August 11, 2009


Some writers use index cards to track characters and plot. Others prefer multi-colored Post-Its. While writing the first draft of The Mermaid’s Daughter, I used hand-written scene trackers: diagonal lines on pieces of plain bond paper, with scenes plotted upwards along the line (a reminder to keep increasing the tension), and a different color assigned to each character. It’s a strategy I learned from Martha Alderson at her Blockbuster Plots workshop.

After completing a chapter, I’d tack up the scene tracker around a mermaid sarong draped on the wall behind my desk. It looked nice, but wasn’t suitable for revisions. I needed space I could reach without clambering over bookcases, desks, or file cabinets–which pretty much eliminated every wall in my office.

So, where to put a storyboard that showed the whole book but still allowed easy access while I was deep in revisions?

I considered a huge bulletin board, but that still meant groping around furniture. I wondered about taping the pages to my sole window, but my office faces north and I’m not ready to give up what little sunshine I get in the late afternoon.

The answer came when I stopped focusing on solid surfaces and started thinking about space. Eureka! My office includes an open closet. Now curtains hang where doors once rolled. On these curtains I’ve pinned page protectors to hold chapters and other pertinent parts of my book.

There’s room for the title, and colored pages to show the different sections: beginning (green), middle (yellow), and end (red).

Traffic light colors. An old classroom standby.

I also created a chapter template on my computer–Macintosh, the only way to go–that’s more detailed than the hand-written one. Now I can add, replace, or discard, whatever the story dictates, and print out a new page in seconds. Best of all, when I’m finished, the pages can be stored in a binder for quick reference while I’m working on my sequel (or prequel, as the case may be).

Easy. Any old curtain will do. Cheap. A box of page protectors, a packet of safety pins, and a binder cost less than 10 bucks. Versatile. Changes are a mouse click away.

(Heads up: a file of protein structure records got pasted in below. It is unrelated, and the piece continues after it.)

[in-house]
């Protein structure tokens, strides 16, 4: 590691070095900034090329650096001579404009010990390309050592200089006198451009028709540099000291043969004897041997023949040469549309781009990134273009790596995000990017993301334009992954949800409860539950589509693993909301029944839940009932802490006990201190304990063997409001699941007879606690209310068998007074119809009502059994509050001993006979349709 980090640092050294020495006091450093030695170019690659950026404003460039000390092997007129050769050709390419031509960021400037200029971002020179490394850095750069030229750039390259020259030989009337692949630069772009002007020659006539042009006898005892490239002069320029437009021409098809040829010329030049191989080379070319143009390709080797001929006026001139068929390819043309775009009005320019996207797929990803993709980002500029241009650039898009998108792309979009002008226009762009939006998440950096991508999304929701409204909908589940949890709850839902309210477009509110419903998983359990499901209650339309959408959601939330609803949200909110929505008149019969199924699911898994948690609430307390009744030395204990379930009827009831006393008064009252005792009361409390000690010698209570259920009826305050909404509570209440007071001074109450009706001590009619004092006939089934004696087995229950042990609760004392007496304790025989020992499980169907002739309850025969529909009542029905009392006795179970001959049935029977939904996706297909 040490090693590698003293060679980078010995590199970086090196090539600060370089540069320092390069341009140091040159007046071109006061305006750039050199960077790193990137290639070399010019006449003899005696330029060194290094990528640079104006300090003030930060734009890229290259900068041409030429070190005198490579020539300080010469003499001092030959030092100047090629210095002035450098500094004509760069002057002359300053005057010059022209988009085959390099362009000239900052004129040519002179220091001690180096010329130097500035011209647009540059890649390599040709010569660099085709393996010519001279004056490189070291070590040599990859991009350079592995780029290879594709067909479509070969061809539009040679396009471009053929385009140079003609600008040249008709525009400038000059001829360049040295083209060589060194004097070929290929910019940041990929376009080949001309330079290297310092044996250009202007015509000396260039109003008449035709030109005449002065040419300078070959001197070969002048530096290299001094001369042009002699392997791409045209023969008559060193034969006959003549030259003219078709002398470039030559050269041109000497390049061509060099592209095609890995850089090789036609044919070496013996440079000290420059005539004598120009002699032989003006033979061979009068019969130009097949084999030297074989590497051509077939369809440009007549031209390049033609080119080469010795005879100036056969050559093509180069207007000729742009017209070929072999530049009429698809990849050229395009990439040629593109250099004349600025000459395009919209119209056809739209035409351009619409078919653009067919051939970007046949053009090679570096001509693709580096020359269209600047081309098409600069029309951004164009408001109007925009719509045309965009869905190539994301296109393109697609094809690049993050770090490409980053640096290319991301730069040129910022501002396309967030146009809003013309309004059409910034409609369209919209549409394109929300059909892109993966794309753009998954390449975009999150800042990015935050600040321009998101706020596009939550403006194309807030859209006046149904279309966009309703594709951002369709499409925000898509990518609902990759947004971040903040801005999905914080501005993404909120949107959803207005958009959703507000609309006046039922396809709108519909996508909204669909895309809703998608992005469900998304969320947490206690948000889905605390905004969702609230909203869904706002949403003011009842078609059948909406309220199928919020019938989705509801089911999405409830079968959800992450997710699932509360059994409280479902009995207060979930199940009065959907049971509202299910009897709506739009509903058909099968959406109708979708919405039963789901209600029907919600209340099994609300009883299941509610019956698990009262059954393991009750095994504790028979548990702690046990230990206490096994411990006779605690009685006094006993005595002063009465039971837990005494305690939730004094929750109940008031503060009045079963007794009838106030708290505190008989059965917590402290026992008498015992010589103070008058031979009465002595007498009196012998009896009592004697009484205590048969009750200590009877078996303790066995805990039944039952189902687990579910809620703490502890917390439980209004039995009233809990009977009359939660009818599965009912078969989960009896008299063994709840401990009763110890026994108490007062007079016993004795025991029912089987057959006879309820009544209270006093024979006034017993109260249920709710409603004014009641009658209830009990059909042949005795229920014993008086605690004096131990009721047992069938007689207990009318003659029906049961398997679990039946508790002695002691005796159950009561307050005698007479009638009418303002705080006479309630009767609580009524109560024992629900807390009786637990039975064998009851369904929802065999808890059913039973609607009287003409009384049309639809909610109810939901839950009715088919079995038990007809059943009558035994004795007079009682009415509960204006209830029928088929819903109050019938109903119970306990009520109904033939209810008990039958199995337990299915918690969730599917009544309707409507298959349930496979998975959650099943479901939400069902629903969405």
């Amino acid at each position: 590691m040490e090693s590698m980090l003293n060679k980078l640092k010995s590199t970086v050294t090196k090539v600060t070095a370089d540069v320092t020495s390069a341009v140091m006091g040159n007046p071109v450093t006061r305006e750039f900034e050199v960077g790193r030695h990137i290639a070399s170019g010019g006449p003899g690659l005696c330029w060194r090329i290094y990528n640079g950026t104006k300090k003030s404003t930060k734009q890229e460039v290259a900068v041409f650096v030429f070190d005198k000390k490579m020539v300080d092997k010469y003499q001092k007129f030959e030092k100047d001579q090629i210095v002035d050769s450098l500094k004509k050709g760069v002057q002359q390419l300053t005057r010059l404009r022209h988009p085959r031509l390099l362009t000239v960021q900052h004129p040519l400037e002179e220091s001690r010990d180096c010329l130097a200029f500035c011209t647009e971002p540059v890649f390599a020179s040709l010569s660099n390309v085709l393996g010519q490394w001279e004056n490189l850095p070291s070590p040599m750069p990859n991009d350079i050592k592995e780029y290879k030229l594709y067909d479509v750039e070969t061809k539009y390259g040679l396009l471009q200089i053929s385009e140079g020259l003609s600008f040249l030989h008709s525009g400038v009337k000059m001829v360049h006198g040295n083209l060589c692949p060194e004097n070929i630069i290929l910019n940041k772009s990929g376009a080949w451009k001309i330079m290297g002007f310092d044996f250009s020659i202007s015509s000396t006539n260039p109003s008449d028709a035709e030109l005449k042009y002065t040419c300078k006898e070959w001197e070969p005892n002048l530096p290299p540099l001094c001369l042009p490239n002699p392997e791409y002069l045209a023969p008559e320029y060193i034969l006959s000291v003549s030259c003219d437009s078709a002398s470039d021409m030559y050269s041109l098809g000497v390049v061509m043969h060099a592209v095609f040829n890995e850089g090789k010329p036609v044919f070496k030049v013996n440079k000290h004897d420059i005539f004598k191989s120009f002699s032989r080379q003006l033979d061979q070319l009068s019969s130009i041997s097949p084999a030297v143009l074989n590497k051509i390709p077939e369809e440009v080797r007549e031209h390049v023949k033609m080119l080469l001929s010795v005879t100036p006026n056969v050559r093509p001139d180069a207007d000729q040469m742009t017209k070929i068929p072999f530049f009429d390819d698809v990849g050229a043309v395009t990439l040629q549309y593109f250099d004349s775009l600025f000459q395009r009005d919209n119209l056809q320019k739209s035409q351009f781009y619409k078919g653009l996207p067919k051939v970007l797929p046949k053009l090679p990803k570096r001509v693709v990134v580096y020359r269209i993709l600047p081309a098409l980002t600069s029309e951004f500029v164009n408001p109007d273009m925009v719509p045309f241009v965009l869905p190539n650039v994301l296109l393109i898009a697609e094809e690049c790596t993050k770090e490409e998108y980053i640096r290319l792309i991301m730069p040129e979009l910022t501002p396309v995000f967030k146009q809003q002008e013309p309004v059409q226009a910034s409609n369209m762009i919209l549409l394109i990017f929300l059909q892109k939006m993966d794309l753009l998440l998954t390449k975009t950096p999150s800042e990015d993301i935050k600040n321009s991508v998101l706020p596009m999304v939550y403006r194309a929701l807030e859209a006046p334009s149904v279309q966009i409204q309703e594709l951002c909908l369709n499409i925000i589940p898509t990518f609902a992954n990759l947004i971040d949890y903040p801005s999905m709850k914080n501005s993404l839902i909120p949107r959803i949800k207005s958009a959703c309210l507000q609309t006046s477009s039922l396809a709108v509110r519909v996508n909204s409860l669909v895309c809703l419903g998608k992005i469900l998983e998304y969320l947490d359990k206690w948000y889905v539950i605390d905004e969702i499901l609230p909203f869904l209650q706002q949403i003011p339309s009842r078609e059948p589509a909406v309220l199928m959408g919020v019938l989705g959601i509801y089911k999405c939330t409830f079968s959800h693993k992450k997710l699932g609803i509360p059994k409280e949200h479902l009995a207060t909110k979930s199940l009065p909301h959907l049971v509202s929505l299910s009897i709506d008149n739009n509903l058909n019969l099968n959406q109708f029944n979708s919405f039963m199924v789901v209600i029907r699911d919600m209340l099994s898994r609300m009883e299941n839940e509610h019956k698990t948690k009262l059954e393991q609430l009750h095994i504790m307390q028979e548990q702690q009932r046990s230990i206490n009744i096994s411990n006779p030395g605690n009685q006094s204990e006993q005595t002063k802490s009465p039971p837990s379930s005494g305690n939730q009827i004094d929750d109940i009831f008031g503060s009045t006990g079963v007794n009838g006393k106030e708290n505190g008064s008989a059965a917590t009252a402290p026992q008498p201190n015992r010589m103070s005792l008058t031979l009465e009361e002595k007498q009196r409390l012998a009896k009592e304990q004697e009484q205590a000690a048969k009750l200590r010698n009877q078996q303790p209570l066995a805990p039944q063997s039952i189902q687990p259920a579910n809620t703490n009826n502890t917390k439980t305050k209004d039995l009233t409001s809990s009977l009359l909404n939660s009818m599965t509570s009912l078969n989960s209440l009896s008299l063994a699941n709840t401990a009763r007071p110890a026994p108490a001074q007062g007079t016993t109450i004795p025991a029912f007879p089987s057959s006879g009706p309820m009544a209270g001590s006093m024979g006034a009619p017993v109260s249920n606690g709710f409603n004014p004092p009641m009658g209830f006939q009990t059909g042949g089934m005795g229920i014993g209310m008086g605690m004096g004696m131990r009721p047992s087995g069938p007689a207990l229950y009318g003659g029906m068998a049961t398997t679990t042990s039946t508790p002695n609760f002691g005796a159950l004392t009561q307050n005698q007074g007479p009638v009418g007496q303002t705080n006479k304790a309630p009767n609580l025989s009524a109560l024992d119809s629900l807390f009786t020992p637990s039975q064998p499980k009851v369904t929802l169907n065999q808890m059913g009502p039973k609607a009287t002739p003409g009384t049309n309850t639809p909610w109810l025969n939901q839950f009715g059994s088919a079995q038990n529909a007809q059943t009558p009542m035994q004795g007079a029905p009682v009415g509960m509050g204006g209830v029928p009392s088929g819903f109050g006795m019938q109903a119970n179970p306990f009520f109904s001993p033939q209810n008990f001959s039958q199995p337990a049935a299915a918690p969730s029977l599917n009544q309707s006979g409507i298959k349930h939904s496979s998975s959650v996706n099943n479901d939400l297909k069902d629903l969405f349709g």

Hardly glamorous, but it does the job.


  1. That is very cool! I've been looking for a way to get organized. Dates are very important to my story, so I have to get a calendar and get it fixed. I've been thinking about doing a story wall, but I'm not sure where I would put it.

    These are neat ideas - thanks!

  2. This looks like an awesome way to keep your story organized. :) *high five for Macs* Have you tried Scrivener? It has a note card/cork board method of organizing scenes and chapters. I can't outline to save my life, but I love the idea of being able to see an overview of the story like this. Great idea!

  3. Hey, thanks for visiting, Danyelle. (BTW, I came to your blog via Elana Johnson, not Roth.)

    I read something about Scrivener on someone's blog. I seriously need to cut back on blog reading, it's weaseling into my writing time. But there are so many good ones it's hard to stop.

    One of the reasons I like my storyboard is because it gets me away from the computer. I have a note on my Mac to TAKE A BREAK AND GO OUTSIDE! but when I'm deep in my story it's hard to leave.

  4. Kathryn: I finally made it over here for a visit.

    I like your storyboard. It seems suited to whole chapters. I think the index cards are better suited to plot points which is the stage I'm in right now.

    I am curious as to what a chapter template looks like. Sorry, no Mac. Not yet anyway.

    Love the mermaids

  5. I know this is a really old post, but I found it by googling "storyboards writers and novels" I like your ideas and love your storyboard. I have scrivener, but I like to see everything lined up in giant form so I can see the whole picture. I am glad I found your blog. I am a new follower.


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